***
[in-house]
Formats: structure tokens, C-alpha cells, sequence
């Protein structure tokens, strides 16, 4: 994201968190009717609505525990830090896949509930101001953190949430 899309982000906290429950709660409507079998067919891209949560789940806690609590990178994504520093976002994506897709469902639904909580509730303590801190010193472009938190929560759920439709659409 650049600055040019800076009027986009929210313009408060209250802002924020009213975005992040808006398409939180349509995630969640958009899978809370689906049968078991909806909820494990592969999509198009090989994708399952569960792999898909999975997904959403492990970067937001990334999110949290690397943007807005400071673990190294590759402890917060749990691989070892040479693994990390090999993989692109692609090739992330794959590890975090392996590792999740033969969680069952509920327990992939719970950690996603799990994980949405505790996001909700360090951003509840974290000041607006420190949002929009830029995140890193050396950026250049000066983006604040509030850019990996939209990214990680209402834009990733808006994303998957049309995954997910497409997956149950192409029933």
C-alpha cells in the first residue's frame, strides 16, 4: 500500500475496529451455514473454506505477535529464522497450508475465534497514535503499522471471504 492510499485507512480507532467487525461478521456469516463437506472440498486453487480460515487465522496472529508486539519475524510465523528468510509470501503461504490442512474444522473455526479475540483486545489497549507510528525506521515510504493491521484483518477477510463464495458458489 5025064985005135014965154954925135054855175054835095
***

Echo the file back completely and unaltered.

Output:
[in-house]
Formats: structure tokens, C-alpha cells, sequence
């Protein structure tokens, strides 16, 4: 994201968190009717609505525990830090896949509930101001953190949430 899309982000906290429950709660409507079998067919891209949560789940806690609590990178994504520093976002994506897709469902639904909580509730303590801190010193472009938190929560759920439709659409 650049600055040019800076009027986009929210313009408060209250802002924020009213975005992040808006398409939180349509995630969640958009899978809370689906049968078991909806909820494990592969999509198009090989994708399952569960792999898909999975997904959403492990970067937001990334999110949290690397943007807005400071673990190294590759402890917060749990691989070892040479693994990390090999993989692109692609090739992330794959590890975090392996590792999740033969969680069952509920327990992939719970950690996603799990994980949405505790996001909700360090951003509840974290000041607006420190949002929009830029995140890193050396950026250049000066983006604040509030850019990996939209990214990680209402834009990733808006994303998957049309995954997910497409997956149950192409029933």
C-alpha cells in the first residue's frame, strides 16, 4: 500500500475496529451455514473454506505477535529464522497450508475465534497514535503499522471471504 492510499485507512480507532467487525461478521456469516463437506472440498486453487480460515487465522496472529508486539519475524510465523528468510509470501503461504490442512474444522473455526479475540483486545489497549507510528525506521515510504493491521484483518477477510463464495458458489 5025064985005135014965154954925135054855175054835095